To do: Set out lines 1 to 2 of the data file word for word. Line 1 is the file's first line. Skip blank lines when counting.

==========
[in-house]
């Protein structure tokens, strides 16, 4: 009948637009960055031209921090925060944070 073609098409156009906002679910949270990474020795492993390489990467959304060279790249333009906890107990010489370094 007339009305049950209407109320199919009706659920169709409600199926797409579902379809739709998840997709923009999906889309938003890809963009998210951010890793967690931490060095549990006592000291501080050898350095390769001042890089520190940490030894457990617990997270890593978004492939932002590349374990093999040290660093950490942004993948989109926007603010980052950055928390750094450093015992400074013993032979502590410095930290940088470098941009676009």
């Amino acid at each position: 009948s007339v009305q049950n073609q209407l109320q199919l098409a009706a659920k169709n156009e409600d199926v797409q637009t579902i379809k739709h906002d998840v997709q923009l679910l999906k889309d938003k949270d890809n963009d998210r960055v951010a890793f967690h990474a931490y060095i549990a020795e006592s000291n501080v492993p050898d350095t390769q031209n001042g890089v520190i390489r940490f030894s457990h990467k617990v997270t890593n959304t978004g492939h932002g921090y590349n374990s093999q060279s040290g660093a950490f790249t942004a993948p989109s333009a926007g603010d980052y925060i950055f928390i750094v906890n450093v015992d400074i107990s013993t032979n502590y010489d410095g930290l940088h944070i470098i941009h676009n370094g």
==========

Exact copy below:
[in-house]
């Protein structure tokens, strides 16, 4: 009948637009960055031209921090925060944070 073609098409156009906002679910949270990474020795492993390489990467959304060279790249333009906890107990010489370094 007339009305049950209407109320199919009706659920169709409600199926797409579902379809739709998840997709923009999906889309938003890809963009998210951010890793967690931490060095549990006592000291501080050898350095390769001042890089520190940490030894457990617990997270890593978004492939932002590349374990093999040290660093950490942004993948989109926007603010980052950055928390750094450093015992400074013993032979502590410095930290940088470098941009676009």